The mountaintop of Monte Belle, in the Cupertino area of the Santa Cruz Mountains, has a long history with winemakers and vineyards. As far back as the late 1800s, city dwellers wandered south to retreat and make wine. Today, Ridge is redrawing these historical vineyard lines and producing wines from these sub plots, to see the original vineyard lines in liquid form. These wines were made from select parcels from Ridge’s vineyards, retracing the original boundaries of the historical properties. Harvested in small sub-parcels, Ridge is trying to recreate the original vineyard properties and make wine with fruit harvested in small micro climates. Since these properties had unique boundaries in the original property, the resulting wines are quite different than the current releases. The tiniest move to a row or tow over creates a micro climate different that can have subtle and amazing impact on the wine. The first historical property was Torre. The Torre property was the first winery on the site of Ridge Monte Bello. Now, it’s the middle vineyard, at about 2300 feet elevation. In 1903, hte first winery was built here, but Prohibition shut them down. In the 1940s, more vineyards were planted by William Short, and Ridge bought the land in 1959. That purchase was the inspiration to start Ridge Vineyards, built from a restored Torre winery. The Torre Merlot is dark and dusty, with blue fruit, and dense cherries. There were some meaty notes and it was a bolder muscular wine. The next wine comes from what is now the Jimsomare vineyard. This property was origianlly purchased in 1888 by Pierre Klein, a bay area restaurateur with a fondness for wine. The Klein family founded Mirra Valle winery, another victim of Prohibition. In 1936, San Francisco’s Schwabacher family purchased the property, naming it Jimsomare. Today, it’s part of the lower Monte Bello Vineyard, at about 1400-2000 feet. The Klein Cab Sav had great acid, with notes of blackberries and spicy white pepper. This one is a baby but is still enjoyable. Finally we look at the Perrone property. The Perrone winery was the second winery on the property, above the existing winery. The original 180 acres were at about 2600 feet, and gave birth to the Monte Bello Winery way back in 1892. In the 40s, with the winery abandoned, William Short bought the property and vineyards below it. Now, this is the “middle” vineyard. The Perrone Cab Franc was one of my favorite wines of the day. With smoked blueberries, cinnamon, allspice and blackberry, there were black pepper and candied ginger flavors. The best part of these historical wines is that using the old vineyard maps, Ridge is able to recreate the lots and go back in time to see what the terroir of the original property lines is. It’s a fascinating look at the micro terroir of the Monte Bello area, and great fun. I hope you can enjoy some Ridge wines soon!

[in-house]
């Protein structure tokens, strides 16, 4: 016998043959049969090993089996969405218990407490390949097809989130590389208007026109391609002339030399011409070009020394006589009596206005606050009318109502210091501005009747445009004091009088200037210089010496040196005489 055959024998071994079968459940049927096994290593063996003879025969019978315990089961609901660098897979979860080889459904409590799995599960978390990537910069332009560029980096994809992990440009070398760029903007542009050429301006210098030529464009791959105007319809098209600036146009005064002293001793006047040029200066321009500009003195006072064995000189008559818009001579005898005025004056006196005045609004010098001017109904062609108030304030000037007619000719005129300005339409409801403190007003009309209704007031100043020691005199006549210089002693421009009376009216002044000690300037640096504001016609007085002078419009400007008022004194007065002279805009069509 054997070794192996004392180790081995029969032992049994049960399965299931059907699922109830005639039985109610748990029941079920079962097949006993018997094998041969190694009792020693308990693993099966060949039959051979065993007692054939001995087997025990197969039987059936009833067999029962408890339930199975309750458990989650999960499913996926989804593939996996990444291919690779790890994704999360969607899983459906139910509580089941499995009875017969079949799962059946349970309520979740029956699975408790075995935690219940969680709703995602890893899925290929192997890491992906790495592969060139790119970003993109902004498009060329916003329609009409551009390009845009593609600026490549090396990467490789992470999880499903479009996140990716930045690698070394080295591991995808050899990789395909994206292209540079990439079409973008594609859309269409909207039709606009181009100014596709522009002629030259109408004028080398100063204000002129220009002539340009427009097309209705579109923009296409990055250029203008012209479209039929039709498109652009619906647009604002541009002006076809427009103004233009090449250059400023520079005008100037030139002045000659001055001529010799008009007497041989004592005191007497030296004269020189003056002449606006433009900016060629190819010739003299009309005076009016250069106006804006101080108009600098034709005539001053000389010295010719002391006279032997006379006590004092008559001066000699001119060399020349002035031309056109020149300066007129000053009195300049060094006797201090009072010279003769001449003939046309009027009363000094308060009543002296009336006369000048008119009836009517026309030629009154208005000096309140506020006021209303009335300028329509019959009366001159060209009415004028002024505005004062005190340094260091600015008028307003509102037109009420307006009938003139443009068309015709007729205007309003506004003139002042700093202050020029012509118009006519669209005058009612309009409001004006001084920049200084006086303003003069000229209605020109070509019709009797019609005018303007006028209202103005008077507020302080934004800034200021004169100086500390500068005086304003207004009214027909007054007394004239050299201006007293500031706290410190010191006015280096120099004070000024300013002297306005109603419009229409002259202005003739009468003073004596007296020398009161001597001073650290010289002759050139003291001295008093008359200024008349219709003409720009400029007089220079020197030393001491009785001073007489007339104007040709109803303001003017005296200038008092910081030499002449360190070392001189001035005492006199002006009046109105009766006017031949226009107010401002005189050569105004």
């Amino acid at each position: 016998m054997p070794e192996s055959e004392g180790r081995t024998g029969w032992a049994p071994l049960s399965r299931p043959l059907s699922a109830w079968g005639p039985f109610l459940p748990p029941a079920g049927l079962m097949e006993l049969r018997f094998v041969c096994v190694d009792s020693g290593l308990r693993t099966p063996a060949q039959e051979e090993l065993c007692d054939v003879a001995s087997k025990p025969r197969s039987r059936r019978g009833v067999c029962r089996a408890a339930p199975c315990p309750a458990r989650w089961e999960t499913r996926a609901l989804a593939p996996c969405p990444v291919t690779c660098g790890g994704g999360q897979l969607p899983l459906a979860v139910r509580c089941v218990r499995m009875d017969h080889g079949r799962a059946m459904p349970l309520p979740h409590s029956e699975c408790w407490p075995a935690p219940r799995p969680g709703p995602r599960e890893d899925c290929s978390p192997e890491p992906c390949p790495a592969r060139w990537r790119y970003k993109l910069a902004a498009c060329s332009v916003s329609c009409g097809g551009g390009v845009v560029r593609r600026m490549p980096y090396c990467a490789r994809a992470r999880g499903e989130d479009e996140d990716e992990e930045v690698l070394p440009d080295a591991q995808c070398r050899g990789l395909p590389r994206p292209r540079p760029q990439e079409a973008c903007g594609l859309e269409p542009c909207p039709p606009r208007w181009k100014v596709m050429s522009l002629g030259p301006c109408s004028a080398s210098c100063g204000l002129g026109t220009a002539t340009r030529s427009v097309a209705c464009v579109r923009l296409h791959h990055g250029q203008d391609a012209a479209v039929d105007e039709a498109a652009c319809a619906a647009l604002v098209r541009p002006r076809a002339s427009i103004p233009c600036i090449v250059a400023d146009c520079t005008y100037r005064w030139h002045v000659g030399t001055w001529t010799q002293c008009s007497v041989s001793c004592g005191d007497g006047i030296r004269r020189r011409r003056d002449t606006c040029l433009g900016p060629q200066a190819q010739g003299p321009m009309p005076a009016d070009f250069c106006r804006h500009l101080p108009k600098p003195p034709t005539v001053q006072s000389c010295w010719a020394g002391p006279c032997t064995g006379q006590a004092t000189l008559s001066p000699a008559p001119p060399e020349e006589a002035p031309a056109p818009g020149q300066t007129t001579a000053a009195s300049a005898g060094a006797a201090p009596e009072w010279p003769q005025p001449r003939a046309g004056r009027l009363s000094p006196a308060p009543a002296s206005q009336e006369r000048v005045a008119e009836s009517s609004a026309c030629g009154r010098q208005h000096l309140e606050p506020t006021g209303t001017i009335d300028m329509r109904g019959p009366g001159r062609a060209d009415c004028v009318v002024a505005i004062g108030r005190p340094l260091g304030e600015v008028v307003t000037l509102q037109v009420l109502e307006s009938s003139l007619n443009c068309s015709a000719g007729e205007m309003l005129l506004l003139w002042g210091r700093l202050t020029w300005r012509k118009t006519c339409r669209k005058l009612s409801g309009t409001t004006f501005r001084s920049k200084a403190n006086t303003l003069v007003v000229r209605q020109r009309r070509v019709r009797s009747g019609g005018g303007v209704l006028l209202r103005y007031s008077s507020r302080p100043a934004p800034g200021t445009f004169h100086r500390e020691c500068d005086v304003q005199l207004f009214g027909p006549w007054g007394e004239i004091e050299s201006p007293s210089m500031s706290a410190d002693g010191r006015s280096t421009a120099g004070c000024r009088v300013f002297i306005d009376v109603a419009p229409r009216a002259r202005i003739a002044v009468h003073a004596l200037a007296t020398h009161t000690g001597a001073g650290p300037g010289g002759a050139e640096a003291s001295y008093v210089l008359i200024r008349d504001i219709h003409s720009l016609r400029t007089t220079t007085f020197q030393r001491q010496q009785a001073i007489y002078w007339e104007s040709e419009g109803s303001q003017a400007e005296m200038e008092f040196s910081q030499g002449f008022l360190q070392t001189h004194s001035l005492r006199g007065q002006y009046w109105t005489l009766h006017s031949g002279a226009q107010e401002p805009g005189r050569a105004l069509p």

It’s another day on top of the mountain here, and the sun is shining at last. It’s clear, and we can see San Jose and even a bit of San Francisco in the distance. It’s time for a visit to Ridge Vineyards in Cupertino! We start our tasting with the 2009 Estate Chardonnay, which is aged in a mish mash of barrels from new to 4 year old American and French oak. I found creamy vanilla custard, spicy oak, and lemon flavors with a healthy dose of tropical fruit. This blend is harvested and vinified separately, and then finalized after a blind tasting of each component is done to determine the possible blends that could be made. Most of the contents of this blend come from the Jimson Ranch vineyard which is at about 1500 feet elevation, giving the wine a lot of minerality and acidity. Next up, the 2008 Estate Cabernet Sauvignon, which is a blend of 75% Cabernet Sauvignon, 20% Merlot, 3% Petite Verdot, and 2% Cabernet Franc. I loved this cab because it was racy and had some nice acidity. The wild yeast fermentation shows a ton of mineral flavors with dusty sandlewood finish. There were big black and blue fruit flavors, with plum and rich figs with juicy cherries on the palate. It was rich without being overblown, a total winner in my book. The 2009 Geyserville Zinfandel is the 44th vintage of this wine, which makes it the longest continuously produced Zinfandel in the state, which, quite frankly with the ever changing wine industry – is quite a feat. Given that our state is known for it’s Italian immigrants and the traditions of Italian field belnds (mostly zin) that they brought over, the Ridge style of zin is a dying art. The grapes come from properties that are interplanted and dry farmed with wild yeast fermentation and I tasted tradiitonally big blackberry jam, with some black pepper and cherries on top. I also found some hibiscus zing which gives this 74% Zinfandel, 17% Carignane, 6% Petite Sirah, 2% Alicante Bouchet, 1% Mataro (Mouvedre, or if you prefer Monastrell) mutt some life and body. Compared to the 1999 Geyserville, the 09 was tapdancing on American Idol. The 99 was chewy, dark and earthy witha healthy dose of cigar box to round out the rusticity (this is my new favorite word, and since Christopher loves $20 words….) The 99 is 68% zin, 16% Carignane, 16% Petite Sirah and was chewy and dense. The fruit is still there after 12 years, but it’s brooding and not bright and zingy – which, is amazing and delicious in an entirely differently way. The 1985 Monte Belle Cab was a rare treat. The color is an astounding browning bronze and the nose is rich and caramelized touch of white pepper. It had quite meaty characteristics, with some floral notes on the palate and a bit of wood on the back end. THe companion 1995 Monte Bello, a blend of 69% Cab, 18% Merlot, 10% Petite Verdot and 3% […]